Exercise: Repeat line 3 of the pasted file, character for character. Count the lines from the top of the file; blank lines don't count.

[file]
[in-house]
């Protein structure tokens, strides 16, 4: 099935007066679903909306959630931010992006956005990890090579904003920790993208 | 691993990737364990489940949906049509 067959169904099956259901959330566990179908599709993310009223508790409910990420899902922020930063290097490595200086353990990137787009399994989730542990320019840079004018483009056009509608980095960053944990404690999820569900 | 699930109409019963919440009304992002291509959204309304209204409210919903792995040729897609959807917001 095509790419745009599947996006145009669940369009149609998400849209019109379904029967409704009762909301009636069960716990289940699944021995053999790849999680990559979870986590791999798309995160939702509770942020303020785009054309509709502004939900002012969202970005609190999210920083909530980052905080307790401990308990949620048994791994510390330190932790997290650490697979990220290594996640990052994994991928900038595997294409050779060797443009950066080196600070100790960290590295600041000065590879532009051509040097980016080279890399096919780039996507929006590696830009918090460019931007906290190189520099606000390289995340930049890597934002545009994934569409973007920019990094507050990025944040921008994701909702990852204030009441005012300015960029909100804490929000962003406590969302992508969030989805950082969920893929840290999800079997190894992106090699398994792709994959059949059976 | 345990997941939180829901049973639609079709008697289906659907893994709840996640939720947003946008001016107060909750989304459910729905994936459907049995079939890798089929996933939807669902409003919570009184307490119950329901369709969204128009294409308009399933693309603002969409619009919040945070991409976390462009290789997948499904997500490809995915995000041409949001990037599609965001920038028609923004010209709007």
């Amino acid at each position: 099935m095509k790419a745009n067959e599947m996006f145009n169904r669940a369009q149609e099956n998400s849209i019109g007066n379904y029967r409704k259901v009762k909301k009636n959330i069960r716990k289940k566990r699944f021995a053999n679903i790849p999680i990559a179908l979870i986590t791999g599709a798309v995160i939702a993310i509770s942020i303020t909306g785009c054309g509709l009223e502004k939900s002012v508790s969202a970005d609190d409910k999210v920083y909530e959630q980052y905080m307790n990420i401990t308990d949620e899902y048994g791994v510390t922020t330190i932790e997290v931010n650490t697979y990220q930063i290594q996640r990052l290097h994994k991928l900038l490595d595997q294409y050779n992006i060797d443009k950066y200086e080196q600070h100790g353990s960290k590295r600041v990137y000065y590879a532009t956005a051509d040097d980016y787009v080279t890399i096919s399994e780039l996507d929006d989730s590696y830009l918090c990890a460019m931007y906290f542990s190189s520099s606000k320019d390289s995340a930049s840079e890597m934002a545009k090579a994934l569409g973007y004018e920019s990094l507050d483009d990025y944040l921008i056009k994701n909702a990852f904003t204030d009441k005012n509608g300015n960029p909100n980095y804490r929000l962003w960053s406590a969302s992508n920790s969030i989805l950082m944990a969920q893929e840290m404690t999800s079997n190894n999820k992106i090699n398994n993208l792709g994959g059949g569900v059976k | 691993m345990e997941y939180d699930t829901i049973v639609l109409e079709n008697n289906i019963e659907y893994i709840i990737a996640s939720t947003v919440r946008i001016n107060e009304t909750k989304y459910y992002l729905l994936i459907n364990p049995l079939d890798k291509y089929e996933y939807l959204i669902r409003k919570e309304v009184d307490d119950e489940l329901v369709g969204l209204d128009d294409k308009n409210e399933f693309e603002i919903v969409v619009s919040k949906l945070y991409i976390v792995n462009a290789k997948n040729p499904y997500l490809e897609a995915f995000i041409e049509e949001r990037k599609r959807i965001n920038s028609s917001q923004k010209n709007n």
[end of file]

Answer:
């Amino acid at each position: 099935m095509k790419a745009n067959e599947m996006f145009n169904r669940a369009q149609e099956n998400s849209i019109g007066n379904y029967r409704k259901v009762k909301k009636n959330i069960r716990k289940k566990r699944f021995a053999n679903i790849p999680i990559a179908l979870i986590t791999g599709a798309v995160i939702a993310i509770s942020i303020t909306g785009c054309g509709l009223e502004k939900s002012v508790s969202a970005d609190d409910k999210v920083y909530e959630q980052y905080m307790n990420i401990t308990d949620e899902y048994g791994v510390t922020t330190i932790e997290v931010n650490t697979y990220q930063i290594q996640r990052l290097h994994k991928l900038l490595d595997q294409y050779n992006i060797d443009k950066y200086e080196q600070h100790g353990s960290k590295r600041v990137y000065y590879a532009t956005a051509d040097d980016y787009v080279t890399i096919s399994e780039l996507d929006d989730s590696y830009l918090c990890a460019m931007y906290f542990s190189s520099s606000k320019d390289s995340a930049s840079e890597m934002a545009k090579a994934l569409g973007y004018e920019s990094l507050d483009d990025y944040l921008i056009k994701n909702a990852f904003t204030d009441k005012n509608g300015n960029p909100n980095y804490r929000l962003w960053s406590a969302s992508n920790s969030i989805l950082m944990a969920q893929e840290m404690t999800s079997n190894n999820k992106i090699n398994n993208l792709g994959g059949g569900v059976k | 691993m345990e997941y939180d699930t829901i049973v639609l109409e079709n008697n289906i019963e659907y893994i709840i990737a996640s939720t947003v919440r946008i001016n107060e009304t909750k989304y459910y992002l729905l994936i459907n364990p049995l079939d890798k291509y089929e996933y939807l959204i669902r409003k919570e309304v009184d307490d119950e489940l329901v369709g969204l209204d128009d294409k308009n409210e399933f693309e603002i919903v969409v619009s919040k949906l945070y991409i976390v792995n462009a290789k997948n040729p499904y997500l490809e897609a995915f995000i041409e049509e949001r990037k599609r959807i965001n920038s028609s917001q923004k010209n709007n």